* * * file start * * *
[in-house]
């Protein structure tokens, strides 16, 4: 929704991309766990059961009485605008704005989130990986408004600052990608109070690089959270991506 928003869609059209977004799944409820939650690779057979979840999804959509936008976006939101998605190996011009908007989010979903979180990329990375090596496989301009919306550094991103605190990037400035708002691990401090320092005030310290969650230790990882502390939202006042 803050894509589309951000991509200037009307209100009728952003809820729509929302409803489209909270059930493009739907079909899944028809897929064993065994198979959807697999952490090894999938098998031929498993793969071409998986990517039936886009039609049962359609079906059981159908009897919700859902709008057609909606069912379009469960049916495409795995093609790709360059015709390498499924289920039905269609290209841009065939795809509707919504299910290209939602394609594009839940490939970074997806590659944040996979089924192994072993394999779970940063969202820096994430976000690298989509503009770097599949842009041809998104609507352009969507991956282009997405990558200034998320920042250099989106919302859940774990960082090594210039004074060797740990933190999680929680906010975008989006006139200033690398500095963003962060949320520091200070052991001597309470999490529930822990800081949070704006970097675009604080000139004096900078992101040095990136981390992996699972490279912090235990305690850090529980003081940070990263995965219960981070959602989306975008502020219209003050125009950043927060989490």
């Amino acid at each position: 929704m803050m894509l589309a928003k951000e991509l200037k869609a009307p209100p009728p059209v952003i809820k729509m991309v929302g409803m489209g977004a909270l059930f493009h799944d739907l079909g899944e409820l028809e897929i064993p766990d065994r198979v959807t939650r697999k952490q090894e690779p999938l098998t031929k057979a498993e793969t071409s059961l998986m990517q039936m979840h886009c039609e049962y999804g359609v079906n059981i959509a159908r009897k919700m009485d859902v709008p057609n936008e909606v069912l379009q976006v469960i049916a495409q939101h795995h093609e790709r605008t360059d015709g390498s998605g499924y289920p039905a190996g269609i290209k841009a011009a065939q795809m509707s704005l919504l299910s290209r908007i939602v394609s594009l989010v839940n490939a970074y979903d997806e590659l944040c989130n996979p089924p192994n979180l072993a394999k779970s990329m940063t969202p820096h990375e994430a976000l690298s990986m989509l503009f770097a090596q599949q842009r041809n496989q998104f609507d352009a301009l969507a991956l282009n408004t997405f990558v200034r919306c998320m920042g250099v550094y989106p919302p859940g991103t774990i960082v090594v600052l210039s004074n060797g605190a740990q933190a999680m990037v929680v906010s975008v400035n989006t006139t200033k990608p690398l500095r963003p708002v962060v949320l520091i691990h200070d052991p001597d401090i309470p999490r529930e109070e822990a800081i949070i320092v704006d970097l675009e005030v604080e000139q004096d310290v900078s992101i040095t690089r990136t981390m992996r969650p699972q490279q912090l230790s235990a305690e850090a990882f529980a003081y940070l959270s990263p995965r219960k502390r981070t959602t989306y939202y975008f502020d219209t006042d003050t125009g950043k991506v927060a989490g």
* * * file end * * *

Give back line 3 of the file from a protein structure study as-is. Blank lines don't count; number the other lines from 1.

């Amino acid at each position: 929704m803050m894509l589309a928003k951000e991509l200037k869609a009307p209100p009728p059209v952003i809820k729509m991309v929302g409803m489209g977004a909270l059930f493009h799944d739907l079909g899944e409820l028809e897929i064993p766990d065994r198979v959807t939650r697999k952490q090894e690779p999938l098998t031929k057979a498993e793969t071409s059961l998986m990517q039936m979840h886009c039609e049962y999804g359609v079906n059981i959509a159908r009897k919700m009485d859902v709008p057609n936008e909606v069912l379009q976006v469960i049916a495409q939101h795995h093609e790709r605008t360059d015709g390498s998605g499924y289920p039905a190996g269609i290209k841009a011009a065939q795809m509707s704005l919504l299910s290209r908007i939602v394609s594009l989010v839940n490939a970074y979903d997806e590659l944040c989130n996979p089924p192994n979180l072993a394999k779970s990329m940063t969202p820096h990375e994430a976000l690298s990986m989509l503009f770097a090596q599949q842009r041809n496989q998104f609507d352009a301009l969507a991956l282009n408004t997405f990558v200034r919306c998320m920042g250099v550094y989106p919302p859940g991103t774990i960082v090594v600052l210039s004074n060797g605190a740990q933190a999680m990037v929680v906010s975008v400035n989006t006139t200033k990608p690398l500095r963003p708002v962060v949320l520091i691990h200070d052991p001597d401090i309470p999490r529930e109070e822990a800081i949070i320092v704006d970097l675009e005030v604080e000139q004096d310290v900078s992101i040095t690089r990136t981390m992996r969650p699972q490279q912090l230790s235990a305690e850090a990882f529980a003081y940070l959270s990263p995965r219960k502390r981070t959602t989306y939202y975008f502020d219209t006042d003050t125009g950043k991506v927060a989490g």